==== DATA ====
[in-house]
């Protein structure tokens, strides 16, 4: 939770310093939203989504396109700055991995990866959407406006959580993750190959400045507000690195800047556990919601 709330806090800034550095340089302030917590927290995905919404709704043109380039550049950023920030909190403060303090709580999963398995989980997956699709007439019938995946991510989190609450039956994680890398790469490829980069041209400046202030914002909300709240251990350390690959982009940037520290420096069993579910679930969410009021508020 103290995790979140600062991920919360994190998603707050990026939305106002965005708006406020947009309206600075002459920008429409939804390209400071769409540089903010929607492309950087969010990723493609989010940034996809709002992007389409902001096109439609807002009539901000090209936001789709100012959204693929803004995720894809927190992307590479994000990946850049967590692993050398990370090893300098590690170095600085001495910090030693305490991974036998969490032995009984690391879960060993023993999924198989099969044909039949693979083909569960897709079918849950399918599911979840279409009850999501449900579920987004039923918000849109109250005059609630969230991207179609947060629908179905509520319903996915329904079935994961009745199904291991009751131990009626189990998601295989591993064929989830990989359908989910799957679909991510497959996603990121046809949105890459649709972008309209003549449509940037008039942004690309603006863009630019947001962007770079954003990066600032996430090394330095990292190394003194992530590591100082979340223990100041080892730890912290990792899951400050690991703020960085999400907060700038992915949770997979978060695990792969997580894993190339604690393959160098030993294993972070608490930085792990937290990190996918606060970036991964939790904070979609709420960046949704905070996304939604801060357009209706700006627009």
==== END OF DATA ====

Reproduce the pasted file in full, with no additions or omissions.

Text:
[in-house]
């Protein structure tokens, strides 16, 4: 939770310093939203989504396109700055991995990866959407406006959580993750190959400045507000690195800047556990919601 709330806090800034550095340089302030917590927290995905919404709704043109380039550049950023920030909190403060303090709580999963398995989980997956699709007439019938995946991510989190609450039956994680890398790469490829980069041209400046202030914002909300709240251990350390690959982009940037520290420096069993579910679930969410009021508020 103290995790979140600062991920919360994190998603707050990026939305106002965005708006406020947009309206600075002459920008429409939804390209400071769409540089903010929607492309950087969010990723493609989010940034996809709002992007389409902001096109439609807002009539901000090209936001789709100012959204693929803004995720894809927190992307590479994000990946850049967590692993050398990370090893300098590690170095600085001495910090030693305490991974036998969490032995009984690391879960060993023993999924198989099969044909039949693979083909569960897709079918849950399918599911979840279409009850999501449900579920987004039923918000849109109250005059609630969230991207179609947060629908179905509520319903996915329904079935994961009745199904291991009751131990009626189990998601295989591993064929989830990989359908989910799957679909991510497959996603990121046809949105890459649709972008309209003549449509940037008039942004690309603006863009630019947001962007770079954003990066600032996430090394330095990292190394003194992530590591100082979340223990100041080892730890912290990792899951400050690991703020960085999400907060700038992915949770997979978060695990792969997580894993190339604690393959160098030993294993972070608490930085792990937290990190996918606060970036991964939790904070979609709420960046949704905070996304939604801060357009209706700006627009």